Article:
Bill Farrell, a major force in wrestling as an athlete, coach and leader despite not having wrestled in high school or college, died Saturday in a hospice on Long Island at age 82.
Ferrell was a wrestler, coach and administrator at the New York Athletic Club, and the top wrestling executive at ASICS America, making that company a leading producer of wrestling shoes and related products.
Those accomplishments aside, Farrell may be best known for leading the U.S. freestyle wrestling team to new levels of international success. In his first year at the helm, the 1969 team placed second in the World, the highest U. S. finish to that time, with Rick Sanders and Fred Fozzard becoming the first two U.S. matmen to win gold medals. In 1970, the U.S. team also came in second.
At the 1972 Olympics, Farrell coached the U.S. freestylers to even greater heights. At the Munich Games, American matmen earned medals in six of ten weight classes, with three -- Dan Gable, Wayne Wells, and Ben Peterson -- winning gold.
Here are the college credentials of the medal-winners from the U.S. freestyle squad led to greater glory by coach Farrell:
- Richard Sanders: Two-time NCAA champ (1966, 1967) for Portland State won a silver medal at 57 kg;
- Dan Gable: Two-time NCAA titlewinner (1968, 1969) for Iowa State claimed the gold medal at 68 kg;
- Wayne Wells: 1968 NCAA champ for University of Oklahoma who won the gold medal at 76 kg;
- John Peterson: Wrestler at University of Wisconsin-Stout earned silver at 82 kg;
- Ben Peterson: Won two titles for Iowa State at the NCAAs in 1971 and 1972, then was gold medal winner at 90 kg;
- Chris Taylor: Two-time NCAA heavyweight champ at Iowa State (1972, 1973), 6' 5", 440-pound "Gentle Giant" was the bronze medalist in the top weight class.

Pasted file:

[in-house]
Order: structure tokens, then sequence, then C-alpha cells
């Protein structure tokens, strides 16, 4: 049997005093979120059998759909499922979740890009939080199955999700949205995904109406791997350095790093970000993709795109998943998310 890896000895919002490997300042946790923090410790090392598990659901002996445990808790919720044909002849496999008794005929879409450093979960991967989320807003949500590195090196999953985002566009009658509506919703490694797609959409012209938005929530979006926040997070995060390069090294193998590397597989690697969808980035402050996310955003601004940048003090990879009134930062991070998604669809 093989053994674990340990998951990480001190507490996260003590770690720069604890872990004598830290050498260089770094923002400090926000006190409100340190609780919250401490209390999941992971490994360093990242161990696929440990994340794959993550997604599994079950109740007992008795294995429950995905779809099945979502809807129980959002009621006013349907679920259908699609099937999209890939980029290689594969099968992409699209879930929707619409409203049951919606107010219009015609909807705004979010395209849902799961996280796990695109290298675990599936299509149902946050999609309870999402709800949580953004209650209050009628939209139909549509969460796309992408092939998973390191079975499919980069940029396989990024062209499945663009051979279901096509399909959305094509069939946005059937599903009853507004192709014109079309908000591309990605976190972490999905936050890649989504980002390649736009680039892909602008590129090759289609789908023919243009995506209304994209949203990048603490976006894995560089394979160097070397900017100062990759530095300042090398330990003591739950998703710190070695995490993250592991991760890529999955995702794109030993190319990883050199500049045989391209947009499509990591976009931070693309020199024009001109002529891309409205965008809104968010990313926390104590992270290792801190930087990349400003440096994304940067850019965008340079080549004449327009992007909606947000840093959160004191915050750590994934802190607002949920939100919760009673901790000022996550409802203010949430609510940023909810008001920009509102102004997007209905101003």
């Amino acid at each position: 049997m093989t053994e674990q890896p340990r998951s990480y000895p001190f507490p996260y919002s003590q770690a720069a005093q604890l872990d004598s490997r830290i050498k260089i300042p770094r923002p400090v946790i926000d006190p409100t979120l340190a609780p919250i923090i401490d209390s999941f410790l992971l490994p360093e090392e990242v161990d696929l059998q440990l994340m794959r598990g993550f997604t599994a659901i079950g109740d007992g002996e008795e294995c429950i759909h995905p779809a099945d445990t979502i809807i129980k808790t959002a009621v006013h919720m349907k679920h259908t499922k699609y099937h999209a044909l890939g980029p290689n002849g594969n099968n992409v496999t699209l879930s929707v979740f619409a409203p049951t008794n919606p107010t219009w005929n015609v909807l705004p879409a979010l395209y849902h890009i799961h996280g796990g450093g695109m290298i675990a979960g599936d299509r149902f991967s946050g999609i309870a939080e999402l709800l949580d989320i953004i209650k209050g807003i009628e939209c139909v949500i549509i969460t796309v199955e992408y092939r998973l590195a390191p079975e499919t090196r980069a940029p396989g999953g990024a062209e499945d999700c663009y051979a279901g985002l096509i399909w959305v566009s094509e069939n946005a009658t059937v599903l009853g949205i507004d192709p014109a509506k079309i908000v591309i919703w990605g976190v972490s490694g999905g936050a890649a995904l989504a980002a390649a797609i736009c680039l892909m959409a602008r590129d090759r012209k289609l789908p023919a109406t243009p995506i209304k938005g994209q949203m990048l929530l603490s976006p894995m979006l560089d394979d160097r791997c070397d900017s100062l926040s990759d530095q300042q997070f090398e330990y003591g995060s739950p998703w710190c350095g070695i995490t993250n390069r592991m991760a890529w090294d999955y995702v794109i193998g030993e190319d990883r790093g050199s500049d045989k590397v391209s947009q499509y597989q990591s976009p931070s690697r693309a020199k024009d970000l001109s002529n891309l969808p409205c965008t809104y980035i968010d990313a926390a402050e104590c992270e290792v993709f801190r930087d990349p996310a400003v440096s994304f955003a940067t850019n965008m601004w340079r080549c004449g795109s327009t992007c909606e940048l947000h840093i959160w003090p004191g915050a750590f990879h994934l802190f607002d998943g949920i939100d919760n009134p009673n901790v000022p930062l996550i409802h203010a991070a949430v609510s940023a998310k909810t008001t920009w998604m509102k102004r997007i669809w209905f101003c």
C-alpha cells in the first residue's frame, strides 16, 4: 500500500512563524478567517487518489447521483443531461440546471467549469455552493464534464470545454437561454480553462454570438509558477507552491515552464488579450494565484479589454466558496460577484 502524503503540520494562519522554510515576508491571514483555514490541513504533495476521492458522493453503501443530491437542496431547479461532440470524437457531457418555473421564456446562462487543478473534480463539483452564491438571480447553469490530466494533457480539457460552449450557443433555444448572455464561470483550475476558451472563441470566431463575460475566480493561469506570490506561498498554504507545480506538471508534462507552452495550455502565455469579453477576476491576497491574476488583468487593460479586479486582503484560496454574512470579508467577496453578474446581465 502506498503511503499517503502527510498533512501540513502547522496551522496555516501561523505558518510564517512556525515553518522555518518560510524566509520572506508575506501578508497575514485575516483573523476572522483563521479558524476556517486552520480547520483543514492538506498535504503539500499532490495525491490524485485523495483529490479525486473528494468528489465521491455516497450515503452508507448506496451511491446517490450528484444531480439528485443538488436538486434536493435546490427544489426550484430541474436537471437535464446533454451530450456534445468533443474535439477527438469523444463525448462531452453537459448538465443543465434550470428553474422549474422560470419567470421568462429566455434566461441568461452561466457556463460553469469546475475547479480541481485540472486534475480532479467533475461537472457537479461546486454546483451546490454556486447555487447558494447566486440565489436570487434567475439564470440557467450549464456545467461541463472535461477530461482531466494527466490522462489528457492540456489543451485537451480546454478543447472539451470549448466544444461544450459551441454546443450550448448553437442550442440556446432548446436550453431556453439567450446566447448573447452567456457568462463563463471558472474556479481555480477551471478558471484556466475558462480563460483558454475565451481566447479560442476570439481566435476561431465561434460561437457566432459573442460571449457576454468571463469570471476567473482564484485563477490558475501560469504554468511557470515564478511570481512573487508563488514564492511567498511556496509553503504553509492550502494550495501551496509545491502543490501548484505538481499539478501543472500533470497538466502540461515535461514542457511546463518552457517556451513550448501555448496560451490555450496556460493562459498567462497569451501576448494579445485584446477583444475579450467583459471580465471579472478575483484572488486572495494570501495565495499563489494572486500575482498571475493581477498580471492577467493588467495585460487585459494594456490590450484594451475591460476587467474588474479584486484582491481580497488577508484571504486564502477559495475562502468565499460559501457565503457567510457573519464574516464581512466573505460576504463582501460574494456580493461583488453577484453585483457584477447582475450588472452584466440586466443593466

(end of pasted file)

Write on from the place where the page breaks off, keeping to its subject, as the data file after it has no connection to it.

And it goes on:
In an article in Amateur Wrestling News not long after the U.S. triumph in 1972, Farrell said, “To say that I am pleased with the performance of our Freestyle wrestling team would be the mildest way of stating my position. With few exceptions I believe that everyone is very elated with the results of 1972. One should be satisfied with six medals, but after you have won six, it is very easy to visualize the winning of at least two more.”
Farrell was welcomed into the National Wrestling Hall of Fame as a Distinguished Member in 1987. In addition, he was also inducted into the Helms Hall of Fame, the Sporting Goods Industry Hall of Fame, the O’Dea High School Hall of Fame, among others. He was named Man of the Year for wrestling, received a Lifetime Service Award from USA Wrestling, as well as numerous other major recognitions.
“Our sport lost an icon today, someone who was truly personally responsible for the development and growth of wrestling worldwide,” said USA Wrestling Executive Director Rich Bender. “We truly celebrate Bill’s involvement and leadership in wrestling. His legacy will last forever.”
A memorial is planned for William P. Farrell; as details are finalized, they will be made public.
Want to know more? Read this detailed tribute to Bill Farrell at TheMat.com, the website for USA Wrestling.
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